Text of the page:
In Ireland recently, and around the world, great focus has been put on the problem of data privacy on computers, especially, in relation to ransom attacks. It may be that a decryption key has been obtained for the Irish medical data- patients’ records- encrypted by the attackers, but it is not known yet whether much of that 700 gigs of data will be dumped onto the internet. If it is, it will be highly embarrassing for doctors and patients and perhaps also for those tasked with the protection of this data as it sits on computers
The same ransom risk arises in many other sectors, not mo only medical data, and especially in relation to Cloud storage. The Cloud Computing idea is truly wonderful, holding out prospects for major gains in productivity and technology management, cost savings and opening up many new uses and opportunities for our data. There are real potential benefits in every sector of the economy, corporate activities, government, professions, education, etc., but the risks far outweigh the benefits if use of the Cloud leads to data loss, through theft by competitors, damage by ransom attackers, etc. Data online must be protected and it is and should be the prime responsibility of the data "owners" to provide this protection for their own data.
Protection systems most commonly deployed are often breached.. There seems to be a major breach every day if the year. The systems are normally to do with protecting the network, enabling software which authenticates visitors to sites, deciding who should be given access and who not. These "access control" systems often require careful management by skilled IT Directors or near-blind trust in the online storage companies, such as Dropbox, OneDrive and others. For certain flexibility options they are useful and if fingers stay crossed they may work for years to come.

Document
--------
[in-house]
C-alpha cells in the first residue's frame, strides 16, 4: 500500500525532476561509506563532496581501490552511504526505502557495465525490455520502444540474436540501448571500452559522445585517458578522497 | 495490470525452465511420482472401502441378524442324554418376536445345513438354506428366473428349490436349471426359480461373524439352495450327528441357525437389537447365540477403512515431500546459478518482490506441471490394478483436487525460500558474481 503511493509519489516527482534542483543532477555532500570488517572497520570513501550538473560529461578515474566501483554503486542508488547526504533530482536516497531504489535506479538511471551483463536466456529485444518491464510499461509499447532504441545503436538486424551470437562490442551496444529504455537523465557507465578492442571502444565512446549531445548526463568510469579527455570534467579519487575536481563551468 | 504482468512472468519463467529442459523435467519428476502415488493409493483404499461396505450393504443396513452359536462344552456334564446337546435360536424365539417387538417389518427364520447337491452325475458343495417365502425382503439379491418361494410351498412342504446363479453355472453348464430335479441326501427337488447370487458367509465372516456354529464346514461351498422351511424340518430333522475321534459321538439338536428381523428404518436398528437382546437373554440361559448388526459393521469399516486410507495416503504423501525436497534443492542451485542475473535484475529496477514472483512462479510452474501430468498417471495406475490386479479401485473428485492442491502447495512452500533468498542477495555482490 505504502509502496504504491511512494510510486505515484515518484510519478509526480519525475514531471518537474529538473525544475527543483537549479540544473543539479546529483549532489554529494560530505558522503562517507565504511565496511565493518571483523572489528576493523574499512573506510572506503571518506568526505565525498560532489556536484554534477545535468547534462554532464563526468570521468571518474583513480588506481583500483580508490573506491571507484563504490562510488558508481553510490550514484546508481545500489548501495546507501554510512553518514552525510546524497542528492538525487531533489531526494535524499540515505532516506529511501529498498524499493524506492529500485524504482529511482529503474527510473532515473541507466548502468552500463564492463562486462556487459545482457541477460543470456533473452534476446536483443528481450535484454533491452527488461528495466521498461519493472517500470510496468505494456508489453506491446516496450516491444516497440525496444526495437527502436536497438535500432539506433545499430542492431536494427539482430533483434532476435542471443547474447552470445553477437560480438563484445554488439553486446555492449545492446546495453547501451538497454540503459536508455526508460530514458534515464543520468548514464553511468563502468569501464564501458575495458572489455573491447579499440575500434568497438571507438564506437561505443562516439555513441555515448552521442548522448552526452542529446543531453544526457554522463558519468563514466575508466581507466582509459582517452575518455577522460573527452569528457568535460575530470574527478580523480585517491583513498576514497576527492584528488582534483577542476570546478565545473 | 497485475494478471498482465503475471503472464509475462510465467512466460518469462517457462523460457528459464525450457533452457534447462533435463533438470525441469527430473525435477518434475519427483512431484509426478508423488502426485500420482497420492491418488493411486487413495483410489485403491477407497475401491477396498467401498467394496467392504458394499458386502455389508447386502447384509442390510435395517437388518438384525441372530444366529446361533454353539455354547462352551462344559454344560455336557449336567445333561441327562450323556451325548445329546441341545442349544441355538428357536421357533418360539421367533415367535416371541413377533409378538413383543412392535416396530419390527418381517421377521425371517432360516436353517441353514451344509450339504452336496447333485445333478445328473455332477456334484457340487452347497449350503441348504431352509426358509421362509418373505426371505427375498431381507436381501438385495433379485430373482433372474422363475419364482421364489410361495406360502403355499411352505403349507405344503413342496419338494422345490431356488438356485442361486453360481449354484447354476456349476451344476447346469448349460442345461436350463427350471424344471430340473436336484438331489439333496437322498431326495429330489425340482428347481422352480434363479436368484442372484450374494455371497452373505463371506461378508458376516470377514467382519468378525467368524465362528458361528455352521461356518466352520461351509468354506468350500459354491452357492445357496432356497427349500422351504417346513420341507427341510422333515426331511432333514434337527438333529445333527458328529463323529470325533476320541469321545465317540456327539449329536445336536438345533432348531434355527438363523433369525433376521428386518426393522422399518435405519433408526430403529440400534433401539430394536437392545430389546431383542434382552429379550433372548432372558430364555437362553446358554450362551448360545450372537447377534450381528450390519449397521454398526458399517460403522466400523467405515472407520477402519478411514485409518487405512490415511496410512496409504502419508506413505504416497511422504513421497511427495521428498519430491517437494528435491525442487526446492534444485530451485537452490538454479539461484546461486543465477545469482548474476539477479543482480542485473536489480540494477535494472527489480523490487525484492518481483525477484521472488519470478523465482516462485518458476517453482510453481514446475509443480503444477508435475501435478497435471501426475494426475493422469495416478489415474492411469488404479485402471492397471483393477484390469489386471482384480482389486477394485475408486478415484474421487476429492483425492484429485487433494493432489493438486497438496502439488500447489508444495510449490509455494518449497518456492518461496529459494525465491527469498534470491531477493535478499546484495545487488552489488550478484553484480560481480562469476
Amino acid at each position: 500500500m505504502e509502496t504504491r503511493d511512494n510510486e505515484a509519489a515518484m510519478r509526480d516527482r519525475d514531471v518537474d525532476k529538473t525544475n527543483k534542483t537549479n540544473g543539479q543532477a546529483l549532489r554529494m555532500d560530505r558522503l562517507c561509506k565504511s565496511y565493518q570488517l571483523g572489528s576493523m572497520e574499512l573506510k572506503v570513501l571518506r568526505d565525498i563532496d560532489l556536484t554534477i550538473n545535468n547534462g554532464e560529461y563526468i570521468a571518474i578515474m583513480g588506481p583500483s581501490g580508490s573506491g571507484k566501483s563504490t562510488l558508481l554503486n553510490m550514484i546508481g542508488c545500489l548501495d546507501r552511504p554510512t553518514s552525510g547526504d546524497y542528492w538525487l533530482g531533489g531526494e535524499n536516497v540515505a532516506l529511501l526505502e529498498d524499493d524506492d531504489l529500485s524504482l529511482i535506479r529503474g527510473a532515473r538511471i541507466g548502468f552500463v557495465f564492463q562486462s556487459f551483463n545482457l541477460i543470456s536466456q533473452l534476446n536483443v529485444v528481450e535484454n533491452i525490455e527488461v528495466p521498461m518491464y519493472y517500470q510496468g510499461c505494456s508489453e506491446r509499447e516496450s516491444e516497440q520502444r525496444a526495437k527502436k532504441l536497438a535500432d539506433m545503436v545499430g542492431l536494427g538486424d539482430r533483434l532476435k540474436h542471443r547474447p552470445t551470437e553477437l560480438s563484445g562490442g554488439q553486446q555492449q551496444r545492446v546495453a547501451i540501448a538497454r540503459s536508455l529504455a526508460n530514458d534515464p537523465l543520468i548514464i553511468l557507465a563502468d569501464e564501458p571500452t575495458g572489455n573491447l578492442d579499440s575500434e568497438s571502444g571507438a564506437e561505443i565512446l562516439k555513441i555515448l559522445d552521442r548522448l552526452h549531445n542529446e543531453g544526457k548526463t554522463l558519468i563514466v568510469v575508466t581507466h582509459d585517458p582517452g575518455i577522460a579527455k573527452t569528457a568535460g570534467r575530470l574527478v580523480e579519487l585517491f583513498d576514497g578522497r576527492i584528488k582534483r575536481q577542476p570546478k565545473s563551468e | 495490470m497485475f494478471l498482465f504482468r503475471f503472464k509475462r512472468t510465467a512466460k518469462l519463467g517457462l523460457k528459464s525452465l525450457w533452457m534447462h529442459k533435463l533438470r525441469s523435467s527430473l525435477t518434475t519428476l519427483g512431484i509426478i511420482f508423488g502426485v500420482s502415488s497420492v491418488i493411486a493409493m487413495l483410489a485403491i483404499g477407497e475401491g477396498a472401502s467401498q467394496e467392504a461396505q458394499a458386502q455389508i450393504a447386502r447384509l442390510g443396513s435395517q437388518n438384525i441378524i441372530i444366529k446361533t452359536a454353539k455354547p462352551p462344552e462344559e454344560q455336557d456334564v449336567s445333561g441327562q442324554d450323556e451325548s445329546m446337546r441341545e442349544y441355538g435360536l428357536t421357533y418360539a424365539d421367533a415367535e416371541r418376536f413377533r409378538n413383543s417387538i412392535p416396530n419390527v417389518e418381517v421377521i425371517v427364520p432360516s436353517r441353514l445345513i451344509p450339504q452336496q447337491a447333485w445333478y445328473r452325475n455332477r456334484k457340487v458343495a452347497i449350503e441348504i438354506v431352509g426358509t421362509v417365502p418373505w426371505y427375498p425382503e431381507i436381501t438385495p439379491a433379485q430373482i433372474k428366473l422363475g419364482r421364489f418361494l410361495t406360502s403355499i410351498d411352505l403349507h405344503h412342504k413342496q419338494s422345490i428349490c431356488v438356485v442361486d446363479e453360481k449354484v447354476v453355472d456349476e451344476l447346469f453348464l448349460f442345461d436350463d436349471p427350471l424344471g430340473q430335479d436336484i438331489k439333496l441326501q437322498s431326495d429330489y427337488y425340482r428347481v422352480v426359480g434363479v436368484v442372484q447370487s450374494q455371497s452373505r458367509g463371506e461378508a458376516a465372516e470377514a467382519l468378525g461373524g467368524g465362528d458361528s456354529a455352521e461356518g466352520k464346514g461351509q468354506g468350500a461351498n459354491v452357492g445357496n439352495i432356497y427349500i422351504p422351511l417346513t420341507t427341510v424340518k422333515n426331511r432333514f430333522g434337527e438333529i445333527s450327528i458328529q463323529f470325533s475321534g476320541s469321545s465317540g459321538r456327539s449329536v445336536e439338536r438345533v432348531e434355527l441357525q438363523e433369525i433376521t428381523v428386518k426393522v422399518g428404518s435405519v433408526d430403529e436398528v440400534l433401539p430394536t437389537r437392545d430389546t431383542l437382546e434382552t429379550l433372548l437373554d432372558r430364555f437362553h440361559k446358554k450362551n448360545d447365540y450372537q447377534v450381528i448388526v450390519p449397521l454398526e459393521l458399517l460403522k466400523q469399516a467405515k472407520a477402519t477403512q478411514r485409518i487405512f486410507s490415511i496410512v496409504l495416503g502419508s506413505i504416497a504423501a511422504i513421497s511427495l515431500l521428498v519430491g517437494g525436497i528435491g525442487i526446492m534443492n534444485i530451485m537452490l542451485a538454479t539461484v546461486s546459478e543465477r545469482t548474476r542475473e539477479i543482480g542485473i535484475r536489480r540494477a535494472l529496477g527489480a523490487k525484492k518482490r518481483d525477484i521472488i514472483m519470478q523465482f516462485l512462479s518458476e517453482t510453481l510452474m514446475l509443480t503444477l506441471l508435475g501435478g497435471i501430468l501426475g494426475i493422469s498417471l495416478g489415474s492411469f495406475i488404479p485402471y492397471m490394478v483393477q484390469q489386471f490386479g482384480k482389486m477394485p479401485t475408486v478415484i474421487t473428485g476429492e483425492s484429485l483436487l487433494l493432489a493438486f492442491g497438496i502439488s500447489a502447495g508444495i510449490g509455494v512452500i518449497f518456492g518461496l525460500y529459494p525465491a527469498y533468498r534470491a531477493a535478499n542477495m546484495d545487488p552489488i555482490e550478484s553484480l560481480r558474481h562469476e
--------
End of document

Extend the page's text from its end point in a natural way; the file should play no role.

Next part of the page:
But the best- some security specialists say "the only real" security is to strongly encrypt your data, end-to-end. In that case, even if the storages are breached, the data is unreadable/ unusable to the attackers. But the encryption must be strong, and be made on the data owners own machine, wherever he may be when he needs to download it. That is, it should be made by the data owner himself, rather than the storage company or other intermediaries. (If you aret he owner of data, and you allow someone else to take it from you and encrypt it with his keys and promise tom give it back to you some day... You are no longer the owner!.) In Netssos system, which appears to be unique, files are always encrypted, normally with a three level encryption mechanism, part of which includes the owners master password. It is always en/decrypted on the local machine, exclusively, wherever the owner creates or accesses it. It is never accessible by Netsso administrators or anyone else, apart from the owner and whoever he may send it to, (still in encrypted mode)
New members should check it out, under "Online Files" on the left side menu after login. It works in your own online storage, in Dropbox, and/or Google Drive and/or One Drive (and in Netsso Drive for members in Netsso groups) The simple explanation and instructions are in the file About-Manage in the same place. Your file is encrypted, via a checkbox tic, when being uploaded through your Netsso and later decrypts automatically for you when downloading it through Netsso, after login on any computer or Android.. If you forget and download it via your storage "synch folder", then go back to About-Manage and download the Telecryptor programme which will be able to decrypt it for you